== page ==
Tenants realize the market is tightening, and some are asking landlords for early renewals. Charles MacFarlane, a managing member for MacFarlane Partners in Richmond, said his company recently worked with a tenant at the Arboretum Office Park in Chesterfield County whose lease wasn’t up for another year and half. “They wanted to renew, so we dropped their rate, from about $20 per square foot to the high teens. They got something out of it, and we got a renewed tenant,” he said.
When office market moderator Charlie Polk, managing partner for the Richmond office of Jones Lang LaSalle, asked what Richmond needed to do attract more out-of -town companies, the panelists responded with wide-ranging answers. They suggested everything from retaining low-cost airline carriers at Richmond’s airport, to eliminating developer proffers in Chesterfield County and reducing the BPOL (business, professional and occupational license) tax.
MacFarlane noted that Richmond City Council recently approved a measure that exempts business and companies that relocate to Richmond from the BPOL tax for two years.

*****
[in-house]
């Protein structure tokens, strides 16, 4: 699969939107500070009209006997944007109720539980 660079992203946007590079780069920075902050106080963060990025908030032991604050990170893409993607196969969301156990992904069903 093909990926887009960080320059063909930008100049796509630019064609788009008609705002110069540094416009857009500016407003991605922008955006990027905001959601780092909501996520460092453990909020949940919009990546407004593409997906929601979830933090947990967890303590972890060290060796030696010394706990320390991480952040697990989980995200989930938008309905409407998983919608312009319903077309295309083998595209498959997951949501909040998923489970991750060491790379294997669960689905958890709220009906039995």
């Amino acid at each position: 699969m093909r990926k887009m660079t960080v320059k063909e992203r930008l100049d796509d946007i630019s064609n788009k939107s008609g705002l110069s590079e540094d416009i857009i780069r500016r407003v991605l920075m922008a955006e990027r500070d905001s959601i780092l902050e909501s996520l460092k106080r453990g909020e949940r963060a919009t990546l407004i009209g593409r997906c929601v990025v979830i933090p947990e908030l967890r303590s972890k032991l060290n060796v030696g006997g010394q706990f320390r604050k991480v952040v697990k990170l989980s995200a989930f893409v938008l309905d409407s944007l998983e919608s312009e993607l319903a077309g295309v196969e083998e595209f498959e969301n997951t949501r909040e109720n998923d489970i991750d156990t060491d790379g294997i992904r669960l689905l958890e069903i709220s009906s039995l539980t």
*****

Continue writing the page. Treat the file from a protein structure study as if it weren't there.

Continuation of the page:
Kreckman says the region needs to offer a third urban style office component — beyond downtown and suburban campus offices — to attract new corporate tenants. “That’s a piece that we’re trying to put into play with our Innsbrook Next plan,” he said, referring to a future plan of development for the corporate center that includes higher density buildings in a mixed-use, urban, village style environment.
In summing up market prospects for 2013, J. Sargeant Reynolds Jr. said the market is getting steadily getting better — with lots of activity in the medical office and multi-family sectors. Reynolds is a principal with Reynolds Development, the developer behind the 90-acre Reynolds Crossing mixed-use project in western Henrico County that he said is 100 percent leased. “We’re getting ready to add a 40,000-square-foot office building on Broad Street. That preleasing is getting better."